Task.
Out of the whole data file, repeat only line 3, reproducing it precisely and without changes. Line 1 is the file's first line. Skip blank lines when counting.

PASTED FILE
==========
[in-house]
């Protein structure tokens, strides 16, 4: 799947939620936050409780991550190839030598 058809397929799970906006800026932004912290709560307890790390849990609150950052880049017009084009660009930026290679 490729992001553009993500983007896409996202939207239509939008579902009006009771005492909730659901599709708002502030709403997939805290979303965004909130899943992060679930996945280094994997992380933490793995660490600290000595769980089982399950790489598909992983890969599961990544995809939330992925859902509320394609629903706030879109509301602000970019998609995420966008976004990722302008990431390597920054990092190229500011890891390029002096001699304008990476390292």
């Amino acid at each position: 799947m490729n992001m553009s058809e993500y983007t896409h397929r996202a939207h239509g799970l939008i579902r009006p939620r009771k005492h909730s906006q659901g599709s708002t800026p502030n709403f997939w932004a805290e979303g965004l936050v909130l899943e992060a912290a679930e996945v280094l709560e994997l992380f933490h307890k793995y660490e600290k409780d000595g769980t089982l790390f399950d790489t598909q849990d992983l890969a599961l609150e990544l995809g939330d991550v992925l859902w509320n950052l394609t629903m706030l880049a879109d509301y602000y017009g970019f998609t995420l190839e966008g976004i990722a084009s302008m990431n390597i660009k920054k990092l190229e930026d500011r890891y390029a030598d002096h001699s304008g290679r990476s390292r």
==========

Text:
């Amino acid at each position: 799947m490729n992001m553009s058809e993500y983007t896409h397929r996202a939207h239509g799970l939008i579902r009006p939620r009771k005492h909730s906006q659901g599709s708002t800026p502030n709403f997939w932004a805290e979303g965004l936050v909130l899943e992060a912290a679930e996945v280094l709560e994997l992380f933490h307890k793995y660490e600290k409780d000595g769980t089982l790390f399950d790489t598909q849990d992983l890969a599961l609150e990544l995809g939330d991550v992925l859902w509320n950052l394609t629903m706030l880049a879109d509301y602000y017009g970019f998609t995420l190839e966008g976004i990722a084009s302008m990431n390597i660009k920054k990092l190229e930026d500011r890891y390029a030598d002096h001699s304008g290679r990476s390292r």